Manzanita and Nehalem Bay from Rockwork Lookout.

Looking further south from Rockwork Lookout.

Cove Beach and Cape Falcon

Anne shopping in Cannon Beach for a new hat...the red one.

Lone figure sits contemplating the sea at Cannon Beach.

Sunset at Seaside

Seaside at night.

Gearhart GC is one of Oregon's oldest golf courses, and one of the best.

Tillamook Rock Lighthouse

Sea stacks at Cannon Beach.

Not quite a full moon to end our journey.

Saturday, October 24, 2015

Travels in Scotland: Part Four--Home Again, Home Again

     We are now back at home in Canby; we are not yet in this time zone, though.  It seems it’s getting more difficult to adjust from jet lag—thankfully, we still have a couple of weeks before we switch the clocks out of DST.  As wonderful as our travels are it is still nice to get home, though we already miss our Scottish family, the Cliffords (John, Jacky, Jonathan, and Ailsa).
Speaking of our trip, it is time to do a trip summary including a mention of the “Bests” of the trip.  I’ll also continue to showcase the best of my photos from the trip.  To the summary:
We drove a little over 2000 miles in our rented Toyota Auris hybrid automatic.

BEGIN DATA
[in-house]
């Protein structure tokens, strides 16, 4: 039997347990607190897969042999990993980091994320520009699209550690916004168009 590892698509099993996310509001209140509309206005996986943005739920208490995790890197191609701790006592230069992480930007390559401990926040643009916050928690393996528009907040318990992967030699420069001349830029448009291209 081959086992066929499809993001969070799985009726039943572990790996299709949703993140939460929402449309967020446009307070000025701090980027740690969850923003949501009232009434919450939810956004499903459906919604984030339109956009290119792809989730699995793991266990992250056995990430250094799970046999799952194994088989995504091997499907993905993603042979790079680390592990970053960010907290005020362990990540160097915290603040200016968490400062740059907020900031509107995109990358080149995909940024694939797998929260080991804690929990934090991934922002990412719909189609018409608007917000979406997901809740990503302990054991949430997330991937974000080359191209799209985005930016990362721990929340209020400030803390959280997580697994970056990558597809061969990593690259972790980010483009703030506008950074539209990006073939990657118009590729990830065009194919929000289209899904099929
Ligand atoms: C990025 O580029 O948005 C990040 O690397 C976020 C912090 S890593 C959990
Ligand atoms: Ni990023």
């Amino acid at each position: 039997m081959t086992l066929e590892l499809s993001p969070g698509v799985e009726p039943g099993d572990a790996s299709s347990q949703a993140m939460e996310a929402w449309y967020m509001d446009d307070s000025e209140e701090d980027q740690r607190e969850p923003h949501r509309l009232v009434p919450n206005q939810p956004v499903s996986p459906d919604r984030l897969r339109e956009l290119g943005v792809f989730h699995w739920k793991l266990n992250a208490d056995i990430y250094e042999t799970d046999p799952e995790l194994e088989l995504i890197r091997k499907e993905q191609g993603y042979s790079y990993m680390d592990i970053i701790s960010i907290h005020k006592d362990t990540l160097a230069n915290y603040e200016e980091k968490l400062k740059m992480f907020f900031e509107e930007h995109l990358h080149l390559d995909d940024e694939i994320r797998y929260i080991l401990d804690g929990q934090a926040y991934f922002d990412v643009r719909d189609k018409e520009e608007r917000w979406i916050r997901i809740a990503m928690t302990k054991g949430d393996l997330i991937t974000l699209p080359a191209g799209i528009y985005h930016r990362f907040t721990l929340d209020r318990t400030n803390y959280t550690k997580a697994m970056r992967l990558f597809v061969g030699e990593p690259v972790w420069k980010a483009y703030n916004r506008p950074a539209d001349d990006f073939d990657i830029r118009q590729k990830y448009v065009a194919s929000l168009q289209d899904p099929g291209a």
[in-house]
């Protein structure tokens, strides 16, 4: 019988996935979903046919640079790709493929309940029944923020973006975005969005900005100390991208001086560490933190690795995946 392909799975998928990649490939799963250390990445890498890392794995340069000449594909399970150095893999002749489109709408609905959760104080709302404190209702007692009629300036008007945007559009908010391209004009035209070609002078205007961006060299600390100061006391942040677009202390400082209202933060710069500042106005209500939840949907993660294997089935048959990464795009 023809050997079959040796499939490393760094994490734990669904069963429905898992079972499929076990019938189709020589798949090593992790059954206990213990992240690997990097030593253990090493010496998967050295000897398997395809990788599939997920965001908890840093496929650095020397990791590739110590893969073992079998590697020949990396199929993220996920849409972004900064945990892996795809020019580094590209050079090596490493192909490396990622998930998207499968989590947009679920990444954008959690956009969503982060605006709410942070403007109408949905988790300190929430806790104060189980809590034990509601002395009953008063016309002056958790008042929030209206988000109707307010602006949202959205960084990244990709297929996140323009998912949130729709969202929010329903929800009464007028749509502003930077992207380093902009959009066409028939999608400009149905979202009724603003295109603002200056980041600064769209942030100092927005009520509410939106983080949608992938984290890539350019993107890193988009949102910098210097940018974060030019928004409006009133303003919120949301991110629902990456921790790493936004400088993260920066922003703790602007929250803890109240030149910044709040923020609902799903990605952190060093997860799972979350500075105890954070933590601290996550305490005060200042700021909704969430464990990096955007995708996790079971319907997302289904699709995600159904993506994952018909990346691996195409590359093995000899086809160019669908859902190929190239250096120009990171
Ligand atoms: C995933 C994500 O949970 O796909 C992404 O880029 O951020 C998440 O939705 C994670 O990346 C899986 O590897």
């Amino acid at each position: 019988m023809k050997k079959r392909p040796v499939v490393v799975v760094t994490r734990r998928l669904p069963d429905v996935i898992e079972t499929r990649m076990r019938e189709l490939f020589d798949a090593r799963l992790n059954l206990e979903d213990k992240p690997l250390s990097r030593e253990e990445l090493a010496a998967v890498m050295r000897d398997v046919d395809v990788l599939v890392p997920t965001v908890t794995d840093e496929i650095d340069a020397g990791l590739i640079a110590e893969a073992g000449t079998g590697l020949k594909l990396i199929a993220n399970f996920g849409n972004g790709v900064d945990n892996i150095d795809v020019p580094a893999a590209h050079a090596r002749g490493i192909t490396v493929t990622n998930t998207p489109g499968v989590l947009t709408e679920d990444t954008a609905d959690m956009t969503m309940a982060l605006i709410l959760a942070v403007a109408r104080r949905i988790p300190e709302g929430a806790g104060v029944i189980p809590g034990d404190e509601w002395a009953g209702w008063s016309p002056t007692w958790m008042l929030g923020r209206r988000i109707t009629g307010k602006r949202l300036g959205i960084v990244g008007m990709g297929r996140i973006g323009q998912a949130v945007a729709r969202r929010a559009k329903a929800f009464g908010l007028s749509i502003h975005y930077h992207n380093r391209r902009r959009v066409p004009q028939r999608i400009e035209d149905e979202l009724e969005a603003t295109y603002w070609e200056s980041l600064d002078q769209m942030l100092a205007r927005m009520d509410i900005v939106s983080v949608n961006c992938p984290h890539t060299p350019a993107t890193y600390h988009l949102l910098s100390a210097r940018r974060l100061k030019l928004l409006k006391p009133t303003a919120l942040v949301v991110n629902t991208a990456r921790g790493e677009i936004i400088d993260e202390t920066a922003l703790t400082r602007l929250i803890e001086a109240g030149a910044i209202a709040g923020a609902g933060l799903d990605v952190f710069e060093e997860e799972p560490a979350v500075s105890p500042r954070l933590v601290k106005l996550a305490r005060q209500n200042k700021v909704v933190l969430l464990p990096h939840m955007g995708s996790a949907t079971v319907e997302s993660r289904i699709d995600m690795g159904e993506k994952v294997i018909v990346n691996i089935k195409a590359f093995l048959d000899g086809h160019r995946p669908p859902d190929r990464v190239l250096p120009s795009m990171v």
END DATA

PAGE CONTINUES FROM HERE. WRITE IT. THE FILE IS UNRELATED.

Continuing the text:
Sitting in the glen in our nice Toyota Auris.
Except for some difficulty getting in and out of the driver’s seat, the car was brilliant—easy to drive, enough power, and wonderful mileage.  We got better than 50 miles to the gallon (best mileage of any car we’ve rented) and petrol costs were some of the lowest in years—we paid an average of about $6.00 a gallon.  
This trip really was a golf trip.  We played 21 rounds in 28 days on 17 different courses (4 were 9-hole courses and the rest 18-hole).  Five of the courses were new to us and they will be included in Golf in Scotland: The Hidden Gems when I revise it this winter. Our favorite courses of the trip were Moray Old, 
The 18th and the clubhouse at moray Old GC.  John Murray's pro shop is to the left.
Peterhead, and St Fillans (where we’re members).  Of the courses new to us we really liked both Maverston 
Anne tees off at Maverston GC near Elgin on the north coast.
and Inverurie.  
Not all our time was spent on the courses.  We managed to visit 29 various visitor attractions—7 were of nature (waterfalls, etc.), 
Fall colors begin to show up along the River Tummel at the edge of the Highlands.
6 were historic harbours or villages, 
Crovie Village--only residents can drive down to the village established during the Highland clearances.
5 were ancient sites, 
Loaned of Davit stone circle was created about 4000 years ago and was probably used for astronomical and ritualistic purposes.
4 were religious, 
Greyfriar's Kirkyard in Perth, central Scotland.
and the rest commercial.  Some of our favorites from the trip were “old favorites” (the historic villages of Pennan and Crovie along the north coast, the small harbors of Collieston  and Portsoy, and Perth’s Branklyn Gardens) while others were new to us (downtown Glasgow which in 26 trips to Scotland we’ve spent very little time, and Glen Lednock only 12 miles from our home base in Crieff but which we had never visited).